Grassfires, heat plague county firefighters
Faith Huffman | News-Telegram News Editor

July 3, 2006 - Only the southeast areas of the county reported sprinkles of rain over the weekend it was not enough to stave off hot temperatures and high humidities, which kept county firefighters hopping over the weekend.

In Sulphur Springs, no rainfall was detected, but some areas such as Pickton did receive a bit of precipitation, but not enough to push daily temperatures below 90 degrees.

Temperatures climbed as high as 95 Saturday, three degrees above the average for July 1, and dipped only to 70. On Sunday, temperatures were at the normal average high of 93 for July 2, but only dipped to 73 overnight which is one degree higher than normal.

The continued  heat coupled with low rainfall in earlier months has continued to contribute to dry conditions, which have resulted in a number of grass fires already. The average rain count for the year through the end of July is 30.92 inches, with at least four days of rain during the month for a total of 3.264 inches total precipitation for the month. As of Saturday, we had only received 19.69 inches of rain the whole year in Sulphur Springs.

Saturday and Sunday alone, county fire departments responded to grass fires in at least 14 different location, returning to some at least twice when the fires rekindled due to undetected smoldering deep within the earth. Texas Forest Service was called in to assist on FM 1567 at County Road 1439, where two separate grass fires consumed 10-15 acres of grass and woodlands Sunday, according to fire reports.

Pickton-Pine Forest firefighters were dispatched to five grass fires, Saltillo and North Hopkins two each, Cumby and Brinker to three each, Hopkins County to 10 , Miller Grove one,  and Como and Arbala four each.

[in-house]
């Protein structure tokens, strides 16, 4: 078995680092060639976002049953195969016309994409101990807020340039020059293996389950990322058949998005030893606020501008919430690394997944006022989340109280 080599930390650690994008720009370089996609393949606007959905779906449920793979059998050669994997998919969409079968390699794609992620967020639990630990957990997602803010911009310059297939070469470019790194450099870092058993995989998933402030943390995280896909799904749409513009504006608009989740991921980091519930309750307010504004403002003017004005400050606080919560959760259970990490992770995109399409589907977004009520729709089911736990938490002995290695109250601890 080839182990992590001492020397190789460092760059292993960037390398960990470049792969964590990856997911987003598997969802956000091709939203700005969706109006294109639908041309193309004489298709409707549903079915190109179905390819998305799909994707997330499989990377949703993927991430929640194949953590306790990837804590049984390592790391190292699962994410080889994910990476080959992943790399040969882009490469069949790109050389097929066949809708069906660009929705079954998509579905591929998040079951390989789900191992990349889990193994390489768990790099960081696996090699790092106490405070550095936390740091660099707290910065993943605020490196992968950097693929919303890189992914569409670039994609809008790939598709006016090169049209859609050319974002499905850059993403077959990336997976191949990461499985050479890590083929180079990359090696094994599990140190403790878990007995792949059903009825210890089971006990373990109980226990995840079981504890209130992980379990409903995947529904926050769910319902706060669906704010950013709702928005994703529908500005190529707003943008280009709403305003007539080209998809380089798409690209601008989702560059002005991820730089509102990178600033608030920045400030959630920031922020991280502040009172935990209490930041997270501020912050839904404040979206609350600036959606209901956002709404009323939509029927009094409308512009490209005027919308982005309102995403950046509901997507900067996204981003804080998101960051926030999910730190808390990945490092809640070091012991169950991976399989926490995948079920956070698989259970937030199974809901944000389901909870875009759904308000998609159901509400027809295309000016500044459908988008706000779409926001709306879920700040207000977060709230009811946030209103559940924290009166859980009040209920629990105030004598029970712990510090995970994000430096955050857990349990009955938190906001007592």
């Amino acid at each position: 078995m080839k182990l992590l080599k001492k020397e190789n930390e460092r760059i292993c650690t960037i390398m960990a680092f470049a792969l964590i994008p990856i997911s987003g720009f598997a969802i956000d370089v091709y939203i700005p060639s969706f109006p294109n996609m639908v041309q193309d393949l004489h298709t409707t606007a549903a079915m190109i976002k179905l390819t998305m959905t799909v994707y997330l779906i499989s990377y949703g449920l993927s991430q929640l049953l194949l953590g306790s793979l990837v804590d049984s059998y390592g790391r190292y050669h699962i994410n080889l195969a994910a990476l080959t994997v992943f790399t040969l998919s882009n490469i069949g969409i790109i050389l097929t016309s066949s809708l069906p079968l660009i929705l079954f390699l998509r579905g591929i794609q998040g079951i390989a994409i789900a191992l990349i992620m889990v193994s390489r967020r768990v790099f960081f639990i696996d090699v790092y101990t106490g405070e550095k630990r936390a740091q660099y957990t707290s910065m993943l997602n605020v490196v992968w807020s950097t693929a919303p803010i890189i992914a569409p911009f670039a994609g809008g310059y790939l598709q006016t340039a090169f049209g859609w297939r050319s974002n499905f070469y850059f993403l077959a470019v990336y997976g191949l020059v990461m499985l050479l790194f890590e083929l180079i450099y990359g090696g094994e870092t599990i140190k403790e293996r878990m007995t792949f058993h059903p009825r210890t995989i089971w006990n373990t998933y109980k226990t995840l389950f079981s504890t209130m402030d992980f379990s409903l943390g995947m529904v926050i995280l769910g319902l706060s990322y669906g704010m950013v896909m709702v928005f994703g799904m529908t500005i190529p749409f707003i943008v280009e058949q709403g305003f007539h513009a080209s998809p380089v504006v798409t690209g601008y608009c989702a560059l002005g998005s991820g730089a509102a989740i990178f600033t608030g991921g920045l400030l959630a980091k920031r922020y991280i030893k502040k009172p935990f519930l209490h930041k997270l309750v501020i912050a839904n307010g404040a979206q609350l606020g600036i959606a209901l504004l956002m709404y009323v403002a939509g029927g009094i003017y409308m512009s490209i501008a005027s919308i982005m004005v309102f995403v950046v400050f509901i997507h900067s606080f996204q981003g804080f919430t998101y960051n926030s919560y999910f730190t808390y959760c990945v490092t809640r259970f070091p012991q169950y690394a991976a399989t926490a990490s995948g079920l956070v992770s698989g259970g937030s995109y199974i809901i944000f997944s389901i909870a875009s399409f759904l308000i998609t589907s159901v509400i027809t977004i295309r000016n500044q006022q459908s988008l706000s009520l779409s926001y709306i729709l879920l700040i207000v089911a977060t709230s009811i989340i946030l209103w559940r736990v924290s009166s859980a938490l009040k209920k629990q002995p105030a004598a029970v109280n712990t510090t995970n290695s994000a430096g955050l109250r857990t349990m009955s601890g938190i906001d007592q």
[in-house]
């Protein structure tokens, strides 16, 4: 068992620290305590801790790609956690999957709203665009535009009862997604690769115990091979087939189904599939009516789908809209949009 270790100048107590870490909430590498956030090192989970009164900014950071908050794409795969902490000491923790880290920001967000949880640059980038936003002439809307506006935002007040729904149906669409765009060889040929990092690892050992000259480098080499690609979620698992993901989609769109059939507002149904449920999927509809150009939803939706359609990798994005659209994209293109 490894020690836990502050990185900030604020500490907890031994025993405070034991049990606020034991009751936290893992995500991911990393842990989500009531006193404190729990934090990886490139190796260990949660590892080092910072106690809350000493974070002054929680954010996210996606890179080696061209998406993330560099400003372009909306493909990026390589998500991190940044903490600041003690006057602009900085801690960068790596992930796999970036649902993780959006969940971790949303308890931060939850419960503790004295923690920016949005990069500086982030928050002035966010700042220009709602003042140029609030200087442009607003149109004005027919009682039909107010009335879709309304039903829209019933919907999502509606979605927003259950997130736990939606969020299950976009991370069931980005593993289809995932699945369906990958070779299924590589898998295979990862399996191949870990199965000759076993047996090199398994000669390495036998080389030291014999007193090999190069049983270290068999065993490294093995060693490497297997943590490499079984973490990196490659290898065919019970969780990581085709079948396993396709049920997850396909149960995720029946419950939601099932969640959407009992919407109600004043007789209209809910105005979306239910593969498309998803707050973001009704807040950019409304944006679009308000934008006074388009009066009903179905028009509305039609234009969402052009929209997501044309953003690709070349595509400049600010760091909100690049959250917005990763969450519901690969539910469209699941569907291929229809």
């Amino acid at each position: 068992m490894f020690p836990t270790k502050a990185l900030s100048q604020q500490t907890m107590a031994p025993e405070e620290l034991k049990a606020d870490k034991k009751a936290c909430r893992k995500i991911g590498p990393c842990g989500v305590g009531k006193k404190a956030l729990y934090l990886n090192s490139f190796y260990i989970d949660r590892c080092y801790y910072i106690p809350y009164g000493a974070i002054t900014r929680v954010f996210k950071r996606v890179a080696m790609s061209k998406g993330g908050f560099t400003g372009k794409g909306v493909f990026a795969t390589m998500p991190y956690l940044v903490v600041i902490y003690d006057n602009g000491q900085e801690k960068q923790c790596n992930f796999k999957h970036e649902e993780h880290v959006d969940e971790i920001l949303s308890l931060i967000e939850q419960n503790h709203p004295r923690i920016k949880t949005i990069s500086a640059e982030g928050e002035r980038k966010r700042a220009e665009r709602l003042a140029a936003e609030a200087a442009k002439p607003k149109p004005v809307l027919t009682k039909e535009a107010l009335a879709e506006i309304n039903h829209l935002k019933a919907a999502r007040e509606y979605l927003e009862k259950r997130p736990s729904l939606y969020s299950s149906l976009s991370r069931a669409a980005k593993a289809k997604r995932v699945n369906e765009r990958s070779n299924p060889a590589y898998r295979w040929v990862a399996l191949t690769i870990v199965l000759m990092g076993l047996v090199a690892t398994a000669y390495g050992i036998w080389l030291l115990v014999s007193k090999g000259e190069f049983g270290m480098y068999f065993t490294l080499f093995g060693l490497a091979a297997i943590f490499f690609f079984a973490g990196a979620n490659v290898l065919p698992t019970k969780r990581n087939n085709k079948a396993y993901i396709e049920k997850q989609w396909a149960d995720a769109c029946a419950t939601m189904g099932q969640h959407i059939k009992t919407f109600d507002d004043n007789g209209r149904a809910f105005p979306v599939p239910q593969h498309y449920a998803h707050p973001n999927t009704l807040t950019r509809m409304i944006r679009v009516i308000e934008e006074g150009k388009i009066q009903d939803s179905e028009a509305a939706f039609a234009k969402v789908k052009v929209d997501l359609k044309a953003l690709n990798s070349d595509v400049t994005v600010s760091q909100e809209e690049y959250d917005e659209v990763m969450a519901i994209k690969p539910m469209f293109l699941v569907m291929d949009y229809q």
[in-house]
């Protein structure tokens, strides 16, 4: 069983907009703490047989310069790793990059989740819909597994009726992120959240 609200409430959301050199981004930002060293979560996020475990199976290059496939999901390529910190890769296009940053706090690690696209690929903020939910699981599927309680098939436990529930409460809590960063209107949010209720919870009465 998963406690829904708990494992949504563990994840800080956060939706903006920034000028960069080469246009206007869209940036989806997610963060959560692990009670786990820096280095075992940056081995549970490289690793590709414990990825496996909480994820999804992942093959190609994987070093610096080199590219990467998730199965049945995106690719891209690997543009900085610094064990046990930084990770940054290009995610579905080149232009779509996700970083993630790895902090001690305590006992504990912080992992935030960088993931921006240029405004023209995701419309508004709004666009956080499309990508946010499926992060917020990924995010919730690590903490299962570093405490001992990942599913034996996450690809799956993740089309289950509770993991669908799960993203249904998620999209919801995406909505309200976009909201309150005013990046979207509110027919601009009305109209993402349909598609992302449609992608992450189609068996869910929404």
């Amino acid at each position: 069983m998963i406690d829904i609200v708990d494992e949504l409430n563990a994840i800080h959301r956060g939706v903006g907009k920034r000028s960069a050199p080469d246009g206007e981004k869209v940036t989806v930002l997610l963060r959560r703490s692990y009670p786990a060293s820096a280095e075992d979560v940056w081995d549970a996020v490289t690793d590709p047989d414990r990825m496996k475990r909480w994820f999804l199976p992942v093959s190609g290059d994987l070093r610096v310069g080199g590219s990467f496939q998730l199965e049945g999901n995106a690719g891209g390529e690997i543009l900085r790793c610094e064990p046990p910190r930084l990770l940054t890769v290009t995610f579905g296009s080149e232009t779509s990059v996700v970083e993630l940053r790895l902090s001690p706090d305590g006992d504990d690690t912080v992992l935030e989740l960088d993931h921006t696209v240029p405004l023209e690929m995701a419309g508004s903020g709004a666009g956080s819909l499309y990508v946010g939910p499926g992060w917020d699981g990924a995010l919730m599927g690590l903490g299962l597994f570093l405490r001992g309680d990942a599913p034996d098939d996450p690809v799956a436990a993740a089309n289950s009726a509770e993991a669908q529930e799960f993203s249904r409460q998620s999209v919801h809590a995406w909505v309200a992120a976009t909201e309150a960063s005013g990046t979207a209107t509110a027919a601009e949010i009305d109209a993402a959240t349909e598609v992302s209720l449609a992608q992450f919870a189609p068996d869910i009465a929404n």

That's why the county commissioners voted Monday to continue the prohibition on all aerial fireworks such as "skyrockets with sticks and missiles with fins" in any unincorporated areas, as well as restricted all outdoor burning with the exception of covered barrels for burning crops, trash and brush, and covered cookers, which must be constantly attended, as well as land being cleared for state roadways as approved by Texas Department of Transportation, and "construction projects that included burying debris in a pit with proper safety measures in place to burn safely." The burn ban affects areas outside of Sulphur Springs, Cumby, Tira and Como, the latter of which was considering implementing fireworks and burning restrictions Monday.

According to Hopkins County Judge Cletis Millsap, that means that construction projects at open businesses can burn in a dug pit to clear debris, if the area is otherwise free of vegetation, leaving only the earth and precautions are put in place to limit potential for sparks to escape and cause grass, brush or property fires.

Burn barrels or cookers must have a "lid and all safety precautions must be taken," to reduce risk of unintended fires. Anyone of these found unattended, will be considered in violation of the burn ban and disaster declaration and subject to its penalties.

With the fireworks, Millsap encourages anyone opting to discharge the allowable items to "use a great deal of common sense" and make sure children are supervised when using fireworks to prevent a costly mistake.

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